› What is it?
A B-complex vitamin usually contains the eight B vitamins vital for maintaining health and energy levels: B1 (thiamine), B2 (riboflavin), B3 (niacin), B5 (pantothenic acid), B6 (pyridoxine), B7 (biotin), B9 (folate) and B12 (cobalamin). The gaps in the numbering sequence represent substances that are no longer considered to be vitamins because they have been found to have no nutritional value.
› Health benefits
The eight B vitamins support the body in many vital ways, including the conversion of food into energy, the prevention of cell damage, DNA production and repair, cholesterol and hormone production, red and white blood cell production, neurological function, and gene expression.
Studies have shown that B-complex supplementation in adults can lead to improvement in depression and anxiety symptoms, and they may also improve the effectiveness of antidepressants. Deficiencies of certain B vitamins, including B6, B9 and B12, have been linked to increased risk of depression. Other research found that B-complex and mineral supplementation led to lower stress and enhanced performance on cognitive tests.
B-vitamin supplementation can also help with fatigue caused by vitamin deficiency.
B vitamins are readily found in food, but some types of people may benefit from supplementation, including pregnant or nursing women, vegetarians, older adults, and people with deficiencies because of a health condition.
Pregnancy and breastfeeding
Pregnant and breastfeeding women—particularly those who don’t eat much meat—are often encouraged to supplement with B vitamins. The body’s need for B vitamins, especially B9 and B12, increases during pregnancy to support the growing fetus, and these vitamins can help prevent birth defects or neurological damage to the baby.
Our bodies’ ability to absorb some B vitamins declines over time, making it more difficult to get enough through diet alone. Deficiency in B12 has been linked to depression in older people, and B6 and B9 deficiencies are also more common in that population.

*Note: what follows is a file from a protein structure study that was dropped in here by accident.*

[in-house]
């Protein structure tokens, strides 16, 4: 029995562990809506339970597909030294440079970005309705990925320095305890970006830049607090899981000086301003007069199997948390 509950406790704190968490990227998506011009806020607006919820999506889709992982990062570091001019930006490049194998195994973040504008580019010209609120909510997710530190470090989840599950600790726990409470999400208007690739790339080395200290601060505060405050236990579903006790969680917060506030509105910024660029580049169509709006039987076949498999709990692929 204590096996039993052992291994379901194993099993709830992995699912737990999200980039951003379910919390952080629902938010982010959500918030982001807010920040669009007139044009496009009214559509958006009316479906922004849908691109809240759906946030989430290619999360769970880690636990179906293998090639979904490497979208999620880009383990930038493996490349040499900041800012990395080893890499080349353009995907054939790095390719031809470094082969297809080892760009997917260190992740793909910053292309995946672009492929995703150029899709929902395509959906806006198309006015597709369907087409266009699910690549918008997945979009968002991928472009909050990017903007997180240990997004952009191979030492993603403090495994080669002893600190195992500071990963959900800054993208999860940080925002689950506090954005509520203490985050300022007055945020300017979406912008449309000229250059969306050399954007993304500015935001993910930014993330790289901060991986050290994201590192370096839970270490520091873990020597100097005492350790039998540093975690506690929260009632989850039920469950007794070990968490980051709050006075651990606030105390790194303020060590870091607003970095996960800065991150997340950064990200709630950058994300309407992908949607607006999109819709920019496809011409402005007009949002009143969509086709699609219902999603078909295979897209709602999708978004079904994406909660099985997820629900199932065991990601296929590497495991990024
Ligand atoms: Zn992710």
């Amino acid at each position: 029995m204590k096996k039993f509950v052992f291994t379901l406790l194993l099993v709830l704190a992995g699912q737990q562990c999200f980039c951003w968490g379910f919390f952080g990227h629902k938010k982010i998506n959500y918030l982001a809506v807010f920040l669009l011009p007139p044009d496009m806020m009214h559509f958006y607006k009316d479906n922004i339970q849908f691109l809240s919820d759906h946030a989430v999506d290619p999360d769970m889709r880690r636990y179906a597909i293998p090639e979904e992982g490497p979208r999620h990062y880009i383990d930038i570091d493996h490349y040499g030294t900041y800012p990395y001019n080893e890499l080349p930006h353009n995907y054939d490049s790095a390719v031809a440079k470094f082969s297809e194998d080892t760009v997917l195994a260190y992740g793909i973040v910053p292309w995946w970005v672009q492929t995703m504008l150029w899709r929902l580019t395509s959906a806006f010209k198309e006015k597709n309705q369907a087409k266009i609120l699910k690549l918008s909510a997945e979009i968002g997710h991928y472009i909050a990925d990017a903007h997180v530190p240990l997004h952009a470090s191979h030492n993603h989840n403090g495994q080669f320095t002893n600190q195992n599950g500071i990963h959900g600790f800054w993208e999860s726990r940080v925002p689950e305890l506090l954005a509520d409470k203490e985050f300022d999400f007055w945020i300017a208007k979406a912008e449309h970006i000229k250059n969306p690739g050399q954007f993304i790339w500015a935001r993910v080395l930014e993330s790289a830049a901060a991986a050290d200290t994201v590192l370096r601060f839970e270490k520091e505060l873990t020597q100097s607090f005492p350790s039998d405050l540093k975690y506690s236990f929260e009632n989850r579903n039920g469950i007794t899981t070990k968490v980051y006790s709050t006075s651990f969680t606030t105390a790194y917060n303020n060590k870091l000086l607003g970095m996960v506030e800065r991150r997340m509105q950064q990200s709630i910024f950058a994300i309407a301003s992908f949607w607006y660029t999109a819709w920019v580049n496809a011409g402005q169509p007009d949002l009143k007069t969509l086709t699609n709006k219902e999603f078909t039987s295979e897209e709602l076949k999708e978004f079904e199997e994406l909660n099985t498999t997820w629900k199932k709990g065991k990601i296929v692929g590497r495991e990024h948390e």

Vegetarians and vegans
Because meat, fish, dairy and eggs are such good sources of B vitamins, vegans and vegetarians may be at higher risk of deficiencies, particularly of vitamin B12.
Some diseases or genetic mutations can contribute to B-vitamin deficiencies, including celiac disease, Crohn’s disease, alcoholism, hypothyroidism, an MTHFR genetic mutation or history of weight-loss surgery.
› How much do I need?
The needed doses of B-complex vitamins vary depending on many factors, so talk to a health care professional about your specific needs. High doses of vitamins B3 and B6 have been known to cause side effects, but since B vitamins are water soluble and any excess excreted with urine, it’s difficult to get dangerously high levels.
› In food
Meat, eggs and dairy are key sources of several B vitamins. For example, salmon contains 50% of the RDI of vitamin B3, as well as ample amounts of B1, B2, B5, B6 and B12. Liver and other organ meats are packed with B vitamins, including more than 100% of the RDI of B2, B7 and B12. Other notable meat sources include poultry, trout, pork, beef and shellfish. Vegetarian and vegan food sources include leafy greens (including spinach, collard greens, turnip greens and romaine lettuce); legumes (including black beans, chickpeas, green peas and lentils); fortified cereals; and nutritional and brewer’s yeast.
› Dietary supplements
B vitamins are present in most multivitamin formulas, and you can also take a B-complex supplement containing appropriate amounts of all eight B vitamins.
Source: National Institutes of Health, Healthline, Wikipedia
Please consult your health care provider before making changes to your vitamin/supplement regimen.